Thursday, November 20, 2014

Reading :: Value Migration

Value Migration: How to Think Several Moves Ahead of the Competition
By Adrian J. Slywotzky

Suppose you're an entrepreneur who has just come up with The Next Big Thing. Maybe you have followed blue ocean strategy and discovered a new market to exploit, one that has no competition. Nice work! It's as if you're printing money.

But over time, others see that you have a good thing, and they start competing in the same space. Competition means that your margins become thinner and you have to work harder for each customer. More than that, others are innovating too, because your "new" business model has become established. "Value migrates from outmoded business designs to new ones that are better able to satisfy customers' most important priorities" (p.4).

What do you do?

In this 1996 book, the author discusses value migration. "A business design can exist in only one of three states with respect to Value Migration: value inflow, stability, or value outflow" (p.6). This progression has existed for a while, but "Sometime in the 1980s, the game changed, the pace quickened" (p.8). The "new game of business," Slywotzky says, is founded on a different set of assumptions: not revenue but profit; not share of market but share of market value; not product power but customer power; not technology but business design (p.11). So the new task is to locate value and predict where it will move—toward new activities, skills, and business designs (p.12).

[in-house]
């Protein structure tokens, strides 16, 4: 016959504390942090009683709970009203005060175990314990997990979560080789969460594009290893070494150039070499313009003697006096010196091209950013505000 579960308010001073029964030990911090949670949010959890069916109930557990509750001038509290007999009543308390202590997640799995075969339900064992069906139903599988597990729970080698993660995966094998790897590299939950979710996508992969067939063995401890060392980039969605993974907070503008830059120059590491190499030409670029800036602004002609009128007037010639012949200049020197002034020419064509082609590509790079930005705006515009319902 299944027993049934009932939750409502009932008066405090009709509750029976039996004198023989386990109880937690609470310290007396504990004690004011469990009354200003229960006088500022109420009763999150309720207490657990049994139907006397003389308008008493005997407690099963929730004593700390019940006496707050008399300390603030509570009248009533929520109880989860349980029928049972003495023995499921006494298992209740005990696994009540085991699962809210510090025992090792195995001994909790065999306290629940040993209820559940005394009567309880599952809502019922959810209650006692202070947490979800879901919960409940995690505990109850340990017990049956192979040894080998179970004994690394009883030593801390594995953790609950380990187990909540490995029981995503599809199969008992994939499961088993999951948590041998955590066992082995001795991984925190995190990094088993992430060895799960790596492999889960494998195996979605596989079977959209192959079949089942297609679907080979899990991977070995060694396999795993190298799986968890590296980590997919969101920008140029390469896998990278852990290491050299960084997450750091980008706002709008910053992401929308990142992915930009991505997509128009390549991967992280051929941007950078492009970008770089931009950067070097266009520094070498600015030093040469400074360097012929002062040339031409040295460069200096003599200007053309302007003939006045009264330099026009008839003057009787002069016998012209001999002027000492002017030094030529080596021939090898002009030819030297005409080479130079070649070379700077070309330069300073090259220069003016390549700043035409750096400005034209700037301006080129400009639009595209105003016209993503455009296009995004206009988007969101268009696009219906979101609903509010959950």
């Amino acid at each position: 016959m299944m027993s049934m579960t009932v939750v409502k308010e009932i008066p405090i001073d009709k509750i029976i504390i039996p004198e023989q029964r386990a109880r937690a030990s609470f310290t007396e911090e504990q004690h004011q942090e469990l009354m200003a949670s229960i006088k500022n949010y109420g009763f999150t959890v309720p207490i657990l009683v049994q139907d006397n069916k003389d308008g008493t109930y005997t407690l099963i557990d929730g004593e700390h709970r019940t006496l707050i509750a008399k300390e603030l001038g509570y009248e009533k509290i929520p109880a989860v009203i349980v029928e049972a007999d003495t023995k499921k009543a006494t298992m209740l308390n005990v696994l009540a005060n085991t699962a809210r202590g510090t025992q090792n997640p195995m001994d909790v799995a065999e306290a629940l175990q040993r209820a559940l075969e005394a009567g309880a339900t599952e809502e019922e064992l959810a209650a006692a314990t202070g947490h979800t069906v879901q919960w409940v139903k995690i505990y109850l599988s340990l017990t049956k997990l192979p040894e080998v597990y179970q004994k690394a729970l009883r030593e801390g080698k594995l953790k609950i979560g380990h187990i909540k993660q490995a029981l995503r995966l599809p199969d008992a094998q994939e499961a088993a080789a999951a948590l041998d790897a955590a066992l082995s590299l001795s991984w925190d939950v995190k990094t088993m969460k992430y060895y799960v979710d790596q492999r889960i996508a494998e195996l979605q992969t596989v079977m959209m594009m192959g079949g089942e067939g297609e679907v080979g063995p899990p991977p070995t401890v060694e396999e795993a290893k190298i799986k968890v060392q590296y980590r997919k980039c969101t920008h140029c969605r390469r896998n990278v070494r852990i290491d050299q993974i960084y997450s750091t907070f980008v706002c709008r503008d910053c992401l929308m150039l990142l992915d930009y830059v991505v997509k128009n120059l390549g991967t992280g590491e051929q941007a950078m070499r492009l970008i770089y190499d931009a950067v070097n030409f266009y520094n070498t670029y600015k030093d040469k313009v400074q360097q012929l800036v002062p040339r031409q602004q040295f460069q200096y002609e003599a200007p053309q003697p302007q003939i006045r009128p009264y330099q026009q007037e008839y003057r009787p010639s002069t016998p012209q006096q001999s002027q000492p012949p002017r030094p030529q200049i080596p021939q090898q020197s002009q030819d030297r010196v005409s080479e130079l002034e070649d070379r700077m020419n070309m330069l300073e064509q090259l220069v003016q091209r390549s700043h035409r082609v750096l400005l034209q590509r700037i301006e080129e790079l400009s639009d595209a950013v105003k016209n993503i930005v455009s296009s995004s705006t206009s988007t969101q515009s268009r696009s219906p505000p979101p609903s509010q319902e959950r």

To help you locate value and predict where it will move, Slywotzky provides four heuristics aimed at helping you to map changing customer priorities; identify new business designs; compare business designs; and build new business designs to capture value growth (p.84). Much of the book focuses on how to work through these heuristics, and it illustrates the heuristics with 1996-era case studies.

But it also points out other changes. For instance, Slywotzky argues that "in the age of manufacturing, the sales force was the dominant go-to-market mechanism"; if you wanted to sell something, you would rely on a large, disciplined sales force (p.208). But "in the age of distribution, value has shifted to low-cost distribution and high-end solutions" (p.208): the traditional sales force is bypassed, and enterprises either go to low-cost distribution models (Dell's direct-to-customer model as well as bulk sales such as Costco) or high-end solutions (EDS' and Hewlett-Packard's senior-level selling).

Slywotzky closes by arguing that the relative power of customers influences the direction in which value will flow: a unique product gives the balance of power to the supplier, while a pure commodity gives it to the customer (p.253).

In all, I found this to be an illuminating book. The examples are now almost two decades out of date, but the fundamentals are solid and we can easily apply the lessons to modern cases. If you're interested in business model design or value, take a look.

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